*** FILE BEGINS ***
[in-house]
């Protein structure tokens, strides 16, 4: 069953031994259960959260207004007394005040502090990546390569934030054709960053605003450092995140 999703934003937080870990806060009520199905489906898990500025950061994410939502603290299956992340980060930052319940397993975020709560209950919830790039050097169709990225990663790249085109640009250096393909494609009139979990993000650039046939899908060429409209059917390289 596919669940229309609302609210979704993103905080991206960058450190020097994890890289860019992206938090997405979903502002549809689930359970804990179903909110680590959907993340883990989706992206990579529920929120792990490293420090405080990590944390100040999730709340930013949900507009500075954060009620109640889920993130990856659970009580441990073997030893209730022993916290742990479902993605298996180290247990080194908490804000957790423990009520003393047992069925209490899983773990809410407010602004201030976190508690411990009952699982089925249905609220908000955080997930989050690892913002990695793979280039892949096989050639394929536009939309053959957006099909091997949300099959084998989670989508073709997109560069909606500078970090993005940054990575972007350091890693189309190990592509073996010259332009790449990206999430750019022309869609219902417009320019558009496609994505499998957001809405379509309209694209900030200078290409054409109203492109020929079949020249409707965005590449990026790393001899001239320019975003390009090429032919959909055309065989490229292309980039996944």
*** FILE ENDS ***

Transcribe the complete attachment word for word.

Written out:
[in-house]
């Protein structure tokens, strides 16, 4: 069953031994259960959260207004007394005040502090990546390569934030054709960053605003450092995140 999703934003937080870990806060009520199905489906898990500025950061994410939502603290299956992340980060930052319940397993975020709560209950919830790039050097169709990225990663790249085109640009250096393909494609009139979990993000650039046939899908060429409209059917390289 596919669940229309609302609210979704993103905080991206960058450190020097994890890289860019992206938090997405979903502002549809689930359970804990179903909110680590959907993340883990989706992206990579529920929120792990490293420090405080990590944390100040999730709340930013949900507009500075954060009620109640889920993130990856659970009580441990073997030893209730022993916290742990479902993605298996180290247990080194908490804000957790423990009520003393047992069925209490899983773990809410407010602004201030976190508690411990009952699982089925249905609220908000955080997930989050690892913002990695793979280039892949096989050639394929536009939309053959957006099909091997949300099959084998989670989508073709997109560069909606500078970090993005940054990575972007350091890693189309190990592509073996010259332009790449990206999430750019022309869609219902417009320019558009496609994505499998957001809405379509309209694209900030200078290409054409109203492109020929079949020249409707965005590449990026790393001899001239320019975003390009090429032919959909055309065989490229292309980039996944």